Q: My daughter and I have a disagreement about the Evil Commute commercial for Spectrum. In it, the Grim Reaper, the Mummy, the Werewolf and a mad scientist are riding a train back to the ’burbs, when the Reaper gets a frantic text from his kids complaining that a storm is wiping out their TV reception. I say that the Grim Reaper is played by Jeffrey Tambor. My daughter says no way. Who is right?
J.K.L., of Belleville
A: Sorry, but as the Reaper might say, your daughter has you dead to rights.
While the actor certainly bears a strong resemblance to the popular comedic actor, it’s another example of looks being deceiving. Although they say they cannot divulge the actor’s name, the folks at O Positive, the agency that dreamed up the spot tht has Mother Nature raining on the Reaper family’s satellite dish parade, assured me “with 100 percent certainty” that it is not Mr. Tambor.
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“I would have made sure I would have been on the set for that,” the O Positive rep told me, chuckling.
A further Internet search turned up only a Tobias Jelenik starring as the Mummy, so I suspect the man playing the Reaper is equally unfamiliar. Looks like you have some work to do again on your father-knows-best creds.
What famous painter/sculptor of Old West scenes is honored with a museum in tiny Ogdensburg, N.Y.?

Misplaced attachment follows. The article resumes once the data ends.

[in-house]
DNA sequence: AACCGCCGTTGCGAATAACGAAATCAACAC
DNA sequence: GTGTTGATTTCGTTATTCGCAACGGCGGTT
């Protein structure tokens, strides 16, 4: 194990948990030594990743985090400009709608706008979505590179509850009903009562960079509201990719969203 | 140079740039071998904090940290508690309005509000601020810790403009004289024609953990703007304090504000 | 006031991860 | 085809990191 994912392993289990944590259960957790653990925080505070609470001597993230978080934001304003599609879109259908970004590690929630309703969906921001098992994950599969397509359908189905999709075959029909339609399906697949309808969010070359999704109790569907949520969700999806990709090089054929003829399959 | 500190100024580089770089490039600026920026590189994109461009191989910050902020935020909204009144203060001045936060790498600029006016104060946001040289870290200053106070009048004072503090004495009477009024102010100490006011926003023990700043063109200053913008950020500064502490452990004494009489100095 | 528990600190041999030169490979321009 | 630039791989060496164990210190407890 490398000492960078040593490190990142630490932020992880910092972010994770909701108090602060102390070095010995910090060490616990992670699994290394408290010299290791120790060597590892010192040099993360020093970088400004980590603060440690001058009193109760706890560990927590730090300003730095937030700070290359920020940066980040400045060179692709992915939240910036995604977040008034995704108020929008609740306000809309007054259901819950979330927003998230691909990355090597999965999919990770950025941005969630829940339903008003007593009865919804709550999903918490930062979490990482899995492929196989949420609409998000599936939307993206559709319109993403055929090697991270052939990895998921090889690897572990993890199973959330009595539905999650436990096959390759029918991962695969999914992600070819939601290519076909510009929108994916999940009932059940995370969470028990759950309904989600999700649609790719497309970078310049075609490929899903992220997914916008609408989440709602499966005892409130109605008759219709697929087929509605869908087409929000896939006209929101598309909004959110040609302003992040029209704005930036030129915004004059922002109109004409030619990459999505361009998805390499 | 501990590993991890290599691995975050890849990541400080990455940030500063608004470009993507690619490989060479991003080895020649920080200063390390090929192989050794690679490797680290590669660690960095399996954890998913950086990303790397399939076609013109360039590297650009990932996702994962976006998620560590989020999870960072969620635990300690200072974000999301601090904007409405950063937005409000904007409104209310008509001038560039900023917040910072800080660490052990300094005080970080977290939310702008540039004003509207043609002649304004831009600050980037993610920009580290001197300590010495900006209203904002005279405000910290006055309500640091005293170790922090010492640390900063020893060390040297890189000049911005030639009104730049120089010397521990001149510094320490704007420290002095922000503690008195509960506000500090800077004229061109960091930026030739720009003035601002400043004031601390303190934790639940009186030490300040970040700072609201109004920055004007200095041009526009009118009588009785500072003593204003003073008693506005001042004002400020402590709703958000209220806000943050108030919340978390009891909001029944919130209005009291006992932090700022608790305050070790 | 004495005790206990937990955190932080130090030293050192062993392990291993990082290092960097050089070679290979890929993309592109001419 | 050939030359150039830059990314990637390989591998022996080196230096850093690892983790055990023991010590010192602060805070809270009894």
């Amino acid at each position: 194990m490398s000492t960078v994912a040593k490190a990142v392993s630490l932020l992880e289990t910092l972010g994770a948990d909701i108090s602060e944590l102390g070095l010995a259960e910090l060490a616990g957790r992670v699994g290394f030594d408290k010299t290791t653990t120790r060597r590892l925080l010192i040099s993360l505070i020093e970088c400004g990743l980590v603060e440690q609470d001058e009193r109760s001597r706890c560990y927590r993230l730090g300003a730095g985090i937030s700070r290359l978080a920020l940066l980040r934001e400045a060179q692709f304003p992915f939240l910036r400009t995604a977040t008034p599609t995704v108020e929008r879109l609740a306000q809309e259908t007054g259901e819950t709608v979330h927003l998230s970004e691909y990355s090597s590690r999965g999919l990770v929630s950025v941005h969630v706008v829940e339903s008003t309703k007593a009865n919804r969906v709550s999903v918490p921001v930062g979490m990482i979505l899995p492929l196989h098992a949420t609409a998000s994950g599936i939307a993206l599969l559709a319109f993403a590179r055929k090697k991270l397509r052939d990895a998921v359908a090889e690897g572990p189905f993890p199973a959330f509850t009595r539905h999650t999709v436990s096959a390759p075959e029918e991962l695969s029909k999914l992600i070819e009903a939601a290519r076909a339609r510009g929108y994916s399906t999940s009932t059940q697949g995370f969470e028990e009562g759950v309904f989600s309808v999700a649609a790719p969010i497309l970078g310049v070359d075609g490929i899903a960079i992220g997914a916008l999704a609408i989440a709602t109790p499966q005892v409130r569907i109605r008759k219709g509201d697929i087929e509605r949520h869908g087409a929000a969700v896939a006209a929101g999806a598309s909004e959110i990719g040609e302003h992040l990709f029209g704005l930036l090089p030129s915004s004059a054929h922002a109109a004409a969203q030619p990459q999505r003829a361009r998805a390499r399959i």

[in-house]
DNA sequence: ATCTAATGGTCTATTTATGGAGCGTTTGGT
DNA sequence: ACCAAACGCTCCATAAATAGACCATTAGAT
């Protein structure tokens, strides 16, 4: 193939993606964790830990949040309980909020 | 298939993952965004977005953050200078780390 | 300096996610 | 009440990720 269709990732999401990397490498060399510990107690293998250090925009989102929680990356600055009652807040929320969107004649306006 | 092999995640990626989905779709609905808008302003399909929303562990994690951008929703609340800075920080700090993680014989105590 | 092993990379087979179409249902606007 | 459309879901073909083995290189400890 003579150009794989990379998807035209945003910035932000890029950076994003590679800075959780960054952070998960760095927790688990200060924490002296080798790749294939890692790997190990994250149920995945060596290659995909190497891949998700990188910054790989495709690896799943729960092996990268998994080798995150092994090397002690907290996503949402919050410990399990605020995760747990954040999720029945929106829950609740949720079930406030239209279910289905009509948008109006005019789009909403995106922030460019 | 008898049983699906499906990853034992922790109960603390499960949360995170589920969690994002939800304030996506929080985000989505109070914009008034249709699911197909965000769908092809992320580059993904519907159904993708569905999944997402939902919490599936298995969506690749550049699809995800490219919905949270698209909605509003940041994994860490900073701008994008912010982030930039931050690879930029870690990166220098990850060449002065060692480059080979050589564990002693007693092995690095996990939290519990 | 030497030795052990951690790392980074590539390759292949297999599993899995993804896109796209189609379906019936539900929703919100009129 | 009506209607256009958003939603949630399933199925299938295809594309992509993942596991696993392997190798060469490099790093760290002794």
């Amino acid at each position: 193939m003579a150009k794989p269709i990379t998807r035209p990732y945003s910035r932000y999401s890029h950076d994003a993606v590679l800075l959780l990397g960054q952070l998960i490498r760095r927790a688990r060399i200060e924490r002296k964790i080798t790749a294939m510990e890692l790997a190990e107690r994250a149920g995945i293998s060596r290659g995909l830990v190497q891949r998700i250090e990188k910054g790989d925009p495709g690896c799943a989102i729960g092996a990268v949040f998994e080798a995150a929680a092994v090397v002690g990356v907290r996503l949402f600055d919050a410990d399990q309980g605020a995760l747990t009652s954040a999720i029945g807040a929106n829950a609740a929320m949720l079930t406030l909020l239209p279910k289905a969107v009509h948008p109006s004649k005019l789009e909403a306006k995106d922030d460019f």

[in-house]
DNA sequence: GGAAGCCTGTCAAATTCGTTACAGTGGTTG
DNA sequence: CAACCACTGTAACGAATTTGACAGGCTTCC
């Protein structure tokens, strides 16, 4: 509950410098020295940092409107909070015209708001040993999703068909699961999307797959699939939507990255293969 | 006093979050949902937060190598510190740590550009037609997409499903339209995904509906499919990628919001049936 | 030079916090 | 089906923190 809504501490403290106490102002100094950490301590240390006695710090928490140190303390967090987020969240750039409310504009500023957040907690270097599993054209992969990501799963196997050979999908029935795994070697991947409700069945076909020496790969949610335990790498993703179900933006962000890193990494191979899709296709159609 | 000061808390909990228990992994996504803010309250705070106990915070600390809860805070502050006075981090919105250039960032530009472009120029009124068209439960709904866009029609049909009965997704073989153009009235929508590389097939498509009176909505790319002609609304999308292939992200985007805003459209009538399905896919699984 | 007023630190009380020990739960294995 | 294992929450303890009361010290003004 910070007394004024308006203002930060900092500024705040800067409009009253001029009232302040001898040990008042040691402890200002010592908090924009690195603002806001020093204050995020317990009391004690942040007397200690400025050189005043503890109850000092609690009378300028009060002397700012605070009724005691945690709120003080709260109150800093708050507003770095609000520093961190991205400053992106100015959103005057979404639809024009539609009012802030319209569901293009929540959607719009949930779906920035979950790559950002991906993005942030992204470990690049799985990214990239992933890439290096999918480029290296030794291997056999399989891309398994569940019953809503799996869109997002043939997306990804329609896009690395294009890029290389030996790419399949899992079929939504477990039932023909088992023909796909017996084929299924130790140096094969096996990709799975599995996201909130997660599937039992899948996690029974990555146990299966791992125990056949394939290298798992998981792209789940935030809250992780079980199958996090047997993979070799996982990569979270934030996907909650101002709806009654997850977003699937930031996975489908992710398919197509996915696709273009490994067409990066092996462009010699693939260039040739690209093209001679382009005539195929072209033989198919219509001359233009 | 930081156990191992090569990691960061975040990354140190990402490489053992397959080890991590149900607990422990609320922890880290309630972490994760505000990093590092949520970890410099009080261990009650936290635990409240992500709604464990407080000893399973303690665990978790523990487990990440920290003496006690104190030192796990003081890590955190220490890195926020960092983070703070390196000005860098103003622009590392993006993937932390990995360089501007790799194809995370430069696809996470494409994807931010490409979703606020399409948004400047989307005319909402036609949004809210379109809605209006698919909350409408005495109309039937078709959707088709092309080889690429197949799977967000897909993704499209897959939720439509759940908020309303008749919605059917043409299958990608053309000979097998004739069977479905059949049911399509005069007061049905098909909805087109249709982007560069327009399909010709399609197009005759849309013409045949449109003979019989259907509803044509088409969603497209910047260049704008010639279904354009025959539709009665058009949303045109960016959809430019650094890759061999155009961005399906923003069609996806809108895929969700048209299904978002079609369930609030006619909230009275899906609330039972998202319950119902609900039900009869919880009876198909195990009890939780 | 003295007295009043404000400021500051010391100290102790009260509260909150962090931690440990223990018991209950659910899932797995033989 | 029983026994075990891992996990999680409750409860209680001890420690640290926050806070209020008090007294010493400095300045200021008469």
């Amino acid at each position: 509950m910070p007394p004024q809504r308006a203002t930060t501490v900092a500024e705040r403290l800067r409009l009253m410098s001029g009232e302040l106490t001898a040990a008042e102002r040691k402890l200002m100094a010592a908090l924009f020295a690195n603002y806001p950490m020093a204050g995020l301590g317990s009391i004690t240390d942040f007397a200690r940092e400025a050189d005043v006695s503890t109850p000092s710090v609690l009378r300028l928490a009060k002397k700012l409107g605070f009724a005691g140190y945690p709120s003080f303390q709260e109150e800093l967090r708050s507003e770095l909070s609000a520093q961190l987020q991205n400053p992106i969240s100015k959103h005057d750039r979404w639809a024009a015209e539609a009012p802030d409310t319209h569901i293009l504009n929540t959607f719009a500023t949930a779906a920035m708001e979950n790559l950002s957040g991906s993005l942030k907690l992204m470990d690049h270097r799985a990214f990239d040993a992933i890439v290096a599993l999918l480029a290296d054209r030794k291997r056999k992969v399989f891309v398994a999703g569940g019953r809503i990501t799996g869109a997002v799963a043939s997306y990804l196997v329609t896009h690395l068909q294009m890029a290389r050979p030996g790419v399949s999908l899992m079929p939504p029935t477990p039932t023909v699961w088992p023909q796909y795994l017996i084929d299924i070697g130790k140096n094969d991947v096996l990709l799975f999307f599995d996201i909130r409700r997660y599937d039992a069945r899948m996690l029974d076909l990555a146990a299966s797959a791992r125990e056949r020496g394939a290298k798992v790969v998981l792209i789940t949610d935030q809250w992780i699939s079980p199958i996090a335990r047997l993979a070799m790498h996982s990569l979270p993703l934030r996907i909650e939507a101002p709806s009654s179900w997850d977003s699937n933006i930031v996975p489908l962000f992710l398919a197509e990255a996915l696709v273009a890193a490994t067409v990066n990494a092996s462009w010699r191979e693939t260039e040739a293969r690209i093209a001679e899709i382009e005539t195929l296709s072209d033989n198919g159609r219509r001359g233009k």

Answer to Saturday’s trivia: On Aug. 18, 1868, French astronomer Jules Janssen was taking a spectrograph of the sun during a solar eclipse when he noticed something odd — a bright yellow line with a wavelength of 587.49 nanometers. He, however, assumed it was an indication of sodium, an element which had been discovered and named decades before. But when English astronomer Norman Lockyer found the same line two months later, he concluded that it was an element that had never been found on Earth. He and English chemist Edward Frankland named it helium after Helios, Greek god of the sun. Thus, it became the first and only element in the periodic table discovered someplace other than Earth, according to popular astrophysicist Neil DeGrasse Tyson. It wasn’t until 1903 that scientists realized the nonflammable substance could be captured as a byproduct of natural gas drilling. It eventually replaced flammable hydrogen in dirigibles and zeppelins.